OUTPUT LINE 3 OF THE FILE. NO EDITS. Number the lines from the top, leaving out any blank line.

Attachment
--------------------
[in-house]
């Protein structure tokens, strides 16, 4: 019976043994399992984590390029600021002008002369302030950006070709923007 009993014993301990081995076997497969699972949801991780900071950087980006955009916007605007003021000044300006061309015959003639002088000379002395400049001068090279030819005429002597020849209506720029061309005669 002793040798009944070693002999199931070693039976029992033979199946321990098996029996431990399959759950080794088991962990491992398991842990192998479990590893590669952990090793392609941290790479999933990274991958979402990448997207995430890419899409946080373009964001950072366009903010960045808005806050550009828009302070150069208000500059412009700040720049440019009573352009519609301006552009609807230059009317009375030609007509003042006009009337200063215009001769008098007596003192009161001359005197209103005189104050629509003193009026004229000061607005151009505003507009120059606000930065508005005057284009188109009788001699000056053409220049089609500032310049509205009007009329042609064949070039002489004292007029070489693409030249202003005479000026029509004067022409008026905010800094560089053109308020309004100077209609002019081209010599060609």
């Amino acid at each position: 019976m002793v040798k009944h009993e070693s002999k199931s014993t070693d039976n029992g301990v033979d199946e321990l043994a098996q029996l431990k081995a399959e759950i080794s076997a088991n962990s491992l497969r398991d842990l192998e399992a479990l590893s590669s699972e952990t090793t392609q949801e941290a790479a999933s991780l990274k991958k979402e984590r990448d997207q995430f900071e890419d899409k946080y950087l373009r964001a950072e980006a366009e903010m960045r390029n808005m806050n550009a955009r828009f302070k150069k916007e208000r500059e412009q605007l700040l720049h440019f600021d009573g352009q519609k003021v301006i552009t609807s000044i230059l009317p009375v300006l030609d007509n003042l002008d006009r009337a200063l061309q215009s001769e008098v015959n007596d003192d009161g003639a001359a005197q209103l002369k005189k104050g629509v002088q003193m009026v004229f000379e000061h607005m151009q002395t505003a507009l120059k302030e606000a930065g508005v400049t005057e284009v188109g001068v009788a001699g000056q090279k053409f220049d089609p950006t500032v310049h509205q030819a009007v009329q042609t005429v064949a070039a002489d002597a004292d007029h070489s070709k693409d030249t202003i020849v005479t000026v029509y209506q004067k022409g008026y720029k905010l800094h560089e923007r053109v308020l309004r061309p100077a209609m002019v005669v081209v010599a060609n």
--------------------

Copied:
């Amino acid at each position: 019976m002793v040798k009944h009993e070693s002999k199931s014993t070693d039976n029992g301990v033979d199946e321990l043994a098996q029996l431990k081995a399959e759950i080794s076997a088991n962990s491992l497969r398991d842990l192998e399992a479990l590893s590669s699972e952990t090793t392609q949801e941290a790479a999933s991780l990274k991958k979402e984590r990448d997207q995430f900071e890419d899409k946080y950087l373009r964001a950072e980006a366009e903010m960045r390029n808005m806050n550009a955009r828009f302070k150069k916007e208000r500059e412009q605007l700040l720049h440019f600021d009573g352009q519609k003021v301006i552009t609807s000044i230059l009317p009375v300006l030609d007509n003042l002008d006009r009337a200063l061309q215009s001769e008098v015959n007596d003192d009161g003639a001359a005197q209103l002369k005189k104050g629509v002088q003193m009026v004229f000379e000061h607005m151009q002395t505003a507009l120059k302030e606000a930065g508005v400049t005057e284009v188109g001068v009788a001699g000056q090279k053409f220049d089609p950006t500032v310049h509205q030819a009007v009329q042609t005429v064949a070039a002489d002597a004292d007029h070489s070709k693409d030249t202003i020849v005479t000026v029509y209506q004067k022409g008026y720029k905010l800094h560089e923007r053109v308020l309004r061309p100077a209609m002019v005669v081209v010599a060609n």